Lose weight or rank: Indian army takes tough stance on obesity among troops
“This issue has serious ramifications not only affecting combat readiness but also leading to avoidable ailments,” reads an internal note circulated within the Indian Army, according to the Economic Times.
Army commanders believe the rising obesity problem results in “reduced life span in addition to public embarrassment due to slovenly appearance in uniform.”
All officers and soldiers in the Indian Army, the third-largest in the world with over 1.3 million troops, will undergo an annual “obesity evaluation examination,” the circular said, adding that success or failure might affect chances for promotion.
If soldiers “appear to be overweight,” a set of photographs will be attached to their evaluation files, the newspaper reported.
Supervising officers have been told to report servicemen with Body Mass Indexes (BMI) more than 10 percent above the army’s ideal to headquarters.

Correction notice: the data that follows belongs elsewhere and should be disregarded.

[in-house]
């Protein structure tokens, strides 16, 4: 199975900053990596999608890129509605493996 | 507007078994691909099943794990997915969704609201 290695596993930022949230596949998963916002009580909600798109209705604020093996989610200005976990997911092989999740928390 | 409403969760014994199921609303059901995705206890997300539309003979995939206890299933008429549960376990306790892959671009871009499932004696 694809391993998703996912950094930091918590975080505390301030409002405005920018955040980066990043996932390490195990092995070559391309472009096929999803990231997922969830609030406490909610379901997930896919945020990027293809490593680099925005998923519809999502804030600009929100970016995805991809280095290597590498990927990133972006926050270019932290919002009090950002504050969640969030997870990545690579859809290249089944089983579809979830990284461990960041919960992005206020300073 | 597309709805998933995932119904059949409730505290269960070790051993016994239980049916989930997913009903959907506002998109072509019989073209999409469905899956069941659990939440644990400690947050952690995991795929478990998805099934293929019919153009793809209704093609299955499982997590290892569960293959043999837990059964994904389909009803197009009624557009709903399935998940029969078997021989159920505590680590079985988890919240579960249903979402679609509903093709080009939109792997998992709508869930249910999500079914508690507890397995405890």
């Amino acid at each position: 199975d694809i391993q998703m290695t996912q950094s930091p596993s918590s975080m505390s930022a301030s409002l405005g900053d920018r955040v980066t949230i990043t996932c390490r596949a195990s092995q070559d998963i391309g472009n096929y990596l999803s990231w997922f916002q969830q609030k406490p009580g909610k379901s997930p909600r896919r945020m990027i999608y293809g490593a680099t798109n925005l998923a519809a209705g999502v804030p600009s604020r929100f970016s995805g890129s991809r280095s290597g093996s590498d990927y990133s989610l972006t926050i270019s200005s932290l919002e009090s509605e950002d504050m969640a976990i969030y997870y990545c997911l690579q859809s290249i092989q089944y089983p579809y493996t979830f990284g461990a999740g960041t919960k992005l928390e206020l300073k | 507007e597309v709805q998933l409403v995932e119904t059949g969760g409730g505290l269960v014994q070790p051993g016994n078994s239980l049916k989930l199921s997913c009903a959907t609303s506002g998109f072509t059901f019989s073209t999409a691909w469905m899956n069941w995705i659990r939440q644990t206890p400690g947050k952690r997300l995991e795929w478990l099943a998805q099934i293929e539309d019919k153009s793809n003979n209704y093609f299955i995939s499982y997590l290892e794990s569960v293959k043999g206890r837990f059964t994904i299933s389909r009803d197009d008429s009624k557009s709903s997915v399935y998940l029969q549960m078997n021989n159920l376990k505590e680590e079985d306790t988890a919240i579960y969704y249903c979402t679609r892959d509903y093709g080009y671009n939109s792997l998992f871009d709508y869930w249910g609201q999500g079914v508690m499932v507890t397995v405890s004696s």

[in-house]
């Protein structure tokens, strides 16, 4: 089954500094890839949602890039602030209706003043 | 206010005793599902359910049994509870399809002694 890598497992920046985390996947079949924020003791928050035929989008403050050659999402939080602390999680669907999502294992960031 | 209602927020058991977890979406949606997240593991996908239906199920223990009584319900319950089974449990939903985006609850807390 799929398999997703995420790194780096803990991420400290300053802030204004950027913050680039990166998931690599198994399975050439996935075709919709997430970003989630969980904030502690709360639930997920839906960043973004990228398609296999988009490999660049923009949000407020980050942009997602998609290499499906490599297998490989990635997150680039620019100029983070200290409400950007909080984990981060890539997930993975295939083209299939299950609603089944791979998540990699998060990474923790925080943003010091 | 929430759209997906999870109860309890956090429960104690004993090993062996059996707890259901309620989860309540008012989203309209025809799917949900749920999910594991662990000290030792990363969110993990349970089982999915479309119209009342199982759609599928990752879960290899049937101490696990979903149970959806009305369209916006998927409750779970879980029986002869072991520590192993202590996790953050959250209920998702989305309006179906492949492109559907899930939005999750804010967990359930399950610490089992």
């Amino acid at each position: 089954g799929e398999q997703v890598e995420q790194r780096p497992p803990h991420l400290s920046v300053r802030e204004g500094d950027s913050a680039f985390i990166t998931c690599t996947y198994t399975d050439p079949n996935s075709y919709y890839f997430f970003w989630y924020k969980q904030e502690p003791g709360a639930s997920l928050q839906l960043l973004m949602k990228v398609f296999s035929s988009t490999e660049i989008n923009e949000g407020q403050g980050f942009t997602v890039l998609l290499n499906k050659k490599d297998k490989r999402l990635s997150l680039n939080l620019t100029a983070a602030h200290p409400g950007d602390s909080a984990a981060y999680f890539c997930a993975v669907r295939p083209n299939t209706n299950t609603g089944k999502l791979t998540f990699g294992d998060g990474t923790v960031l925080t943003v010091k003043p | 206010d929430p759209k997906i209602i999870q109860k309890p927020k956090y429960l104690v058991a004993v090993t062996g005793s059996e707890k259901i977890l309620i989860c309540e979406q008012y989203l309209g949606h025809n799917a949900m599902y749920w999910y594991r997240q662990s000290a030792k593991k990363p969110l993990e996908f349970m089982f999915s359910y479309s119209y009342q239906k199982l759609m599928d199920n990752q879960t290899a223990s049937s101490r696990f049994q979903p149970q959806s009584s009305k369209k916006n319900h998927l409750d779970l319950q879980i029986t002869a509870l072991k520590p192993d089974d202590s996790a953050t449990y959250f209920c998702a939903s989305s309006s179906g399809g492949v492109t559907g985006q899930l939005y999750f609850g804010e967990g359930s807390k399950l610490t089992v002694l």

The case files will be compiled in confidential annual reports that are to be distributed among the army’s medical divisions for examination.
Overweight personnel failing to become fit would be banned from overseas postings, career training, and even re-employment prospects in big Indian cities.
According to the Economic Times’ military sources, the crackdown on obesity was initiated by General Dalbir Singh, the current Chief of Army Staff, who reportedly runs 10 kilometer daily and is known for being exceptionally fit.
The obesity problem is not confined to the Indian military, however, as it is known to afflict armed forces around the world. The Pentagon recalibrated fitness standards earlier in August, as obesity rates have soared among active-duty personnel from 1.6 percent in 2001 to 5.3 percent in 2010.
The new “body composition rules” are intended to set a minimum baseline standard across the entire US military, while letting the individual branches – the Army, Air Force, Navy, and the Marine Corps – set their own, more stringent standards.
In 2014, the British armed forces declared that some of its soldiers were “too fat to fight,” with over 22,000 purportedly overweight and at increased risk of developing type 2 diabetes, high blood pressure, and heart disease.